Georgia: Divided Families Georgia is a country in central Asia bordering Russia, Turkey, Armenia, and Azerbaijan. It is a low-income country, with 39 percent of its 4.4 million people living below the official poverty line. Approximately one-third of the population does not receive adequate dietary caloric intake. Inflation and rising global food and energy prices are hitting already vulnerable Georgian families the hardest. The prices of bread and wheat flour have risen 33 and 32 percent, respectively, and the price of maize flour has risen 50 percent. Milk and cheese prices are rising and even aligning, whereas in the past, cheese was always more expensive. Sunflower oil, used widely by Georgians, has also increased by 65 percent. Today a Georgian family with six children needs about 350 GEL (about $250) a month to survive. In 2004, the figure was 226 GEL. Georgia is presently using only a small percentage of its agricultural potential due to the lack of modern production and storage technologies, as well as the lack of information available to farmers about markets and market prices, making production and trade decisions difficult and risky. In the face of a rising cost of living and lowered agricultural output, children in Georgia are paying the price. Out of desperation to feed their children, some parents are making the difficult decision to place their children in institutions where they will receive regular meals. But for many children in this situation, the social and emotional costs of being removed from their homes are high. (continued on next page) PA G E 5 O F 8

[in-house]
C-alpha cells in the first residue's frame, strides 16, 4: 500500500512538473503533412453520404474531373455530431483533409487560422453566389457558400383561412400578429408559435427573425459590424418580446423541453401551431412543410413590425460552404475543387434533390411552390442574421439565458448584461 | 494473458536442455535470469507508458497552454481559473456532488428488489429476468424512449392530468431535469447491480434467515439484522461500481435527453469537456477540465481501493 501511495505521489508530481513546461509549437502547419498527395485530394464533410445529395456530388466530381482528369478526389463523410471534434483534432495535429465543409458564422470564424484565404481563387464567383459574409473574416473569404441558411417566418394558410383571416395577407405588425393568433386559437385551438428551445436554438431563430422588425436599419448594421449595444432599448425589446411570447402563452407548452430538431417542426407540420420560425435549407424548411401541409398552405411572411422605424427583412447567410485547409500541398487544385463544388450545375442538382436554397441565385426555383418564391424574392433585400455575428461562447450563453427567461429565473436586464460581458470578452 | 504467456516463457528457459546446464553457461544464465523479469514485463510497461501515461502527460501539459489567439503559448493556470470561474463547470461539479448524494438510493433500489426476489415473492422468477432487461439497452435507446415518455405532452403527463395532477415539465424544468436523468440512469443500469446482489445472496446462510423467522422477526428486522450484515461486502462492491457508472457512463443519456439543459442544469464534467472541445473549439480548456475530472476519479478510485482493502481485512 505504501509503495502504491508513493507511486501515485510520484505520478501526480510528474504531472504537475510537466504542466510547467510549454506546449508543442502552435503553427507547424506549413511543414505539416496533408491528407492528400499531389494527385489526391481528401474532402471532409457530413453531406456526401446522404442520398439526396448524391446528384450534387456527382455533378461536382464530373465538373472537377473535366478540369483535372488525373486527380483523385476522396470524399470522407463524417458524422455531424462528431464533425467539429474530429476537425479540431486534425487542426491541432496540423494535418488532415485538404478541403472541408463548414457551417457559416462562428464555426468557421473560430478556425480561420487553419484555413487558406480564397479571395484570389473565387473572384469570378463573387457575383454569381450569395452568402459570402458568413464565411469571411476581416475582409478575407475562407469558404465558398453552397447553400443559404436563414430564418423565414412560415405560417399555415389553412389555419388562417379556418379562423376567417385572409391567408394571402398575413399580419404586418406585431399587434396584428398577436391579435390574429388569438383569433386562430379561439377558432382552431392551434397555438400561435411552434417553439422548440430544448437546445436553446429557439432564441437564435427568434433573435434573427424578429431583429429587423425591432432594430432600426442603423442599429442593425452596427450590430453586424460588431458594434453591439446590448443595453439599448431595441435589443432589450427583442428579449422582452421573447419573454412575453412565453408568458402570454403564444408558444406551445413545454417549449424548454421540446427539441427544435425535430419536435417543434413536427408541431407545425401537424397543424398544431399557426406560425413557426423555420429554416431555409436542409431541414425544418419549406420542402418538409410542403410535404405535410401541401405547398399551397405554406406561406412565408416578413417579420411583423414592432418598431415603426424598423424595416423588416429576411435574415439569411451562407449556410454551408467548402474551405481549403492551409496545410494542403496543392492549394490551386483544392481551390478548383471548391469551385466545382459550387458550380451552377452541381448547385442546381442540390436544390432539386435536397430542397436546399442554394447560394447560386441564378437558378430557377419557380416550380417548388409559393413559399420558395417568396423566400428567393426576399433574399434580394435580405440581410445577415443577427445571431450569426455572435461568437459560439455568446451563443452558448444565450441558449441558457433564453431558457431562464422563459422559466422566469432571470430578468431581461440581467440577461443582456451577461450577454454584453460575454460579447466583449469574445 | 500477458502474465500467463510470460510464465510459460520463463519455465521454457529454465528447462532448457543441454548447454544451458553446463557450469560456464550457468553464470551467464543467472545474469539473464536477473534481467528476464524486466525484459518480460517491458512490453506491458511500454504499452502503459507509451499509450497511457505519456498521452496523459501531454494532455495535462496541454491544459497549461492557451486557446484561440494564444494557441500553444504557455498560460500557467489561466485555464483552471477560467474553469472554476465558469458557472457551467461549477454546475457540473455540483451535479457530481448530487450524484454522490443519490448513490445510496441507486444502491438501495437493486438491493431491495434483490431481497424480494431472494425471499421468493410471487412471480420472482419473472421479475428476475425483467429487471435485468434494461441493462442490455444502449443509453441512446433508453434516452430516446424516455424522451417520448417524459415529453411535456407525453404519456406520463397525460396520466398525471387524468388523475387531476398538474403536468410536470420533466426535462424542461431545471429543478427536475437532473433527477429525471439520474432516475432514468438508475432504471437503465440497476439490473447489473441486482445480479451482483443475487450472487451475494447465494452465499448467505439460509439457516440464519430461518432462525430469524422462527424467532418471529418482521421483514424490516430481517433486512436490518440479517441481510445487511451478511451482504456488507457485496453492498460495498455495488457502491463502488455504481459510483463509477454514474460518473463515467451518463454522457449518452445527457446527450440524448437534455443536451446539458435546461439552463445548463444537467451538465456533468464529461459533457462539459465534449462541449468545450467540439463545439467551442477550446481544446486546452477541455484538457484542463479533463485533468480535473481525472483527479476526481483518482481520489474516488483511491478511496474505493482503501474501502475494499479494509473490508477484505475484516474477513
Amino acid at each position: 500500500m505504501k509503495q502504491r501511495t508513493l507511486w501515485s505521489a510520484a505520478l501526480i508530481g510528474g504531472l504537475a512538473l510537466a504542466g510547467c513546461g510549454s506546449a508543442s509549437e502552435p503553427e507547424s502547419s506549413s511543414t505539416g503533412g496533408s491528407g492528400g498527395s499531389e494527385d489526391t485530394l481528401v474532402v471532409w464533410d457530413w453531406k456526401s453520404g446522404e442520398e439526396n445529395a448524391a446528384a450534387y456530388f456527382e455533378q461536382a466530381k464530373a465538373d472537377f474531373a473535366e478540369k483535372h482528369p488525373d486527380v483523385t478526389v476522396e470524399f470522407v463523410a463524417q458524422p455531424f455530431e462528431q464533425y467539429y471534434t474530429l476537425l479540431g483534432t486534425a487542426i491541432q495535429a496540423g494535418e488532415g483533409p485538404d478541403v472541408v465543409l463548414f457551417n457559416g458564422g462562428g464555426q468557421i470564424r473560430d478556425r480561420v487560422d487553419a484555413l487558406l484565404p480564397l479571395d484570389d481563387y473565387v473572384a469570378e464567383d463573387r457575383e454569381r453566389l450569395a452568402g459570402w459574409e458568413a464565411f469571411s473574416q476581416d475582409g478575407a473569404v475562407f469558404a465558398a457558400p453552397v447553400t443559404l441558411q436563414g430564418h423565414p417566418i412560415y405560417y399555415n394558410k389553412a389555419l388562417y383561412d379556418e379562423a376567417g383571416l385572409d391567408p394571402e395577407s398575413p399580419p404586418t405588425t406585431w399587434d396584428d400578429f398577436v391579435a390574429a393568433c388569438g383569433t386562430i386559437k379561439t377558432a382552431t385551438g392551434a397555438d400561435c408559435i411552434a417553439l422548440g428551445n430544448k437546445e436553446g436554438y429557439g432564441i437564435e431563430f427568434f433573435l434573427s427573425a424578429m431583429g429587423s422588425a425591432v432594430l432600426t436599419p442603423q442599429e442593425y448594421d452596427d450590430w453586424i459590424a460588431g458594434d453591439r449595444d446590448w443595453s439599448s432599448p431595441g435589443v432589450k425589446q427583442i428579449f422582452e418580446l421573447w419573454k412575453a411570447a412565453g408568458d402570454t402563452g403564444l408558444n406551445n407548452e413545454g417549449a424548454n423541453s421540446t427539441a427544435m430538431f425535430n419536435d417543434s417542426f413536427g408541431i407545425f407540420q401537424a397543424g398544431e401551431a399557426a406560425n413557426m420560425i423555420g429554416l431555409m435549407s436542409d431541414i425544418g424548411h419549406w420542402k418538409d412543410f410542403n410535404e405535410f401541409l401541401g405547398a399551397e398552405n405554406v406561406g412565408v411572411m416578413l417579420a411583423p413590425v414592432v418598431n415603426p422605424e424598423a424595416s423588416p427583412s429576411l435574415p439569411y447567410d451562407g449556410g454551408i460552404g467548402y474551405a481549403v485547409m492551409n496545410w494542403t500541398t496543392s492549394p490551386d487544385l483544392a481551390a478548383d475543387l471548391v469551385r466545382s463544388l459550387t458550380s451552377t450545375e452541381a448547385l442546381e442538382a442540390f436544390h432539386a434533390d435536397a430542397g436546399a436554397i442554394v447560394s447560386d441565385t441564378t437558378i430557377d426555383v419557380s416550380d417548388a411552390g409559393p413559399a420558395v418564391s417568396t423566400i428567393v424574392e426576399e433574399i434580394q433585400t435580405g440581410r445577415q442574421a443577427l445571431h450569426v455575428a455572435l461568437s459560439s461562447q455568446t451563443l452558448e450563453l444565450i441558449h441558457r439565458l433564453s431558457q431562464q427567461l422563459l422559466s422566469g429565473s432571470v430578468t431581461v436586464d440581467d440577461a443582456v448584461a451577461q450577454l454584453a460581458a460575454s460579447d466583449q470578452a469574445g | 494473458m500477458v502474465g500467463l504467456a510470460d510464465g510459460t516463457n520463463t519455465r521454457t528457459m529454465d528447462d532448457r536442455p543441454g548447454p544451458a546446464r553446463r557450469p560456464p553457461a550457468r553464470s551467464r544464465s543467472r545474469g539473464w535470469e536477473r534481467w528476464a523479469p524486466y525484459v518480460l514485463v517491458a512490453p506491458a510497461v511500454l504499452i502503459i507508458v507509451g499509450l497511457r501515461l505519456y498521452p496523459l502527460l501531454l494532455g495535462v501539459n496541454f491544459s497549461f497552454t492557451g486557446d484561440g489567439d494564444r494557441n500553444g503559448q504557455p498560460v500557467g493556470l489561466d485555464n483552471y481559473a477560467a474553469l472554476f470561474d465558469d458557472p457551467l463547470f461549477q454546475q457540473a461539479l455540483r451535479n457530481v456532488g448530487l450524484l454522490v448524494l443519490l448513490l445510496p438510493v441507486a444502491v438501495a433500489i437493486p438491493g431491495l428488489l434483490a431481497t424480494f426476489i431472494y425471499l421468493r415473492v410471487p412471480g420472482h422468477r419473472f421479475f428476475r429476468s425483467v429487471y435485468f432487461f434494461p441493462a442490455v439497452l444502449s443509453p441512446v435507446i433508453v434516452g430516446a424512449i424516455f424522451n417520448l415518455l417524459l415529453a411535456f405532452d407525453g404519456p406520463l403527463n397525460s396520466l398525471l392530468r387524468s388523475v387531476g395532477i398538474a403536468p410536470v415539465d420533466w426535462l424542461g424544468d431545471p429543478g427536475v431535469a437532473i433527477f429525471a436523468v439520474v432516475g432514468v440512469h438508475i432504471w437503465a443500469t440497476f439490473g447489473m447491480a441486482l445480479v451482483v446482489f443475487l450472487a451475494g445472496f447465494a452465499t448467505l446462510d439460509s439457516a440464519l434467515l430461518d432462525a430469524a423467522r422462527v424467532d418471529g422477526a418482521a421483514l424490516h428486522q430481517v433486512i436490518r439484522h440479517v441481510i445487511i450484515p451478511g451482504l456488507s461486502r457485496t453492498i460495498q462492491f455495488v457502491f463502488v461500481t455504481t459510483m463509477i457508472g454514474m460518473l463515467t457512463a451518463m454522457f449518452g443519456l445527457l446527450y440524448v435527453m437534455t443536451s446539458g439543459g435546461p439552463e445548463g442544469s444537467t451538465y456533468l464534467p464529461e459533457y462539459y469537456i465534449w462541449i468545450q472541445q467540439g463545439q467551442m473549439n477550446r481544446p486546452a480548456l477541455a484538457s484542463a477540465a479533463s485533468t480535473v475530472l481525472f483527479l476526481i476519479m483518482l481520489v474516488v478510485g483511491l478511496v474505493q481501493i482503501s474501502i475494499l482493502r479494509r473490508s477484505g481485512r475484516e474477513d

Food Insecurities: Case Studies (continued)
M A R IN A’S S T O RY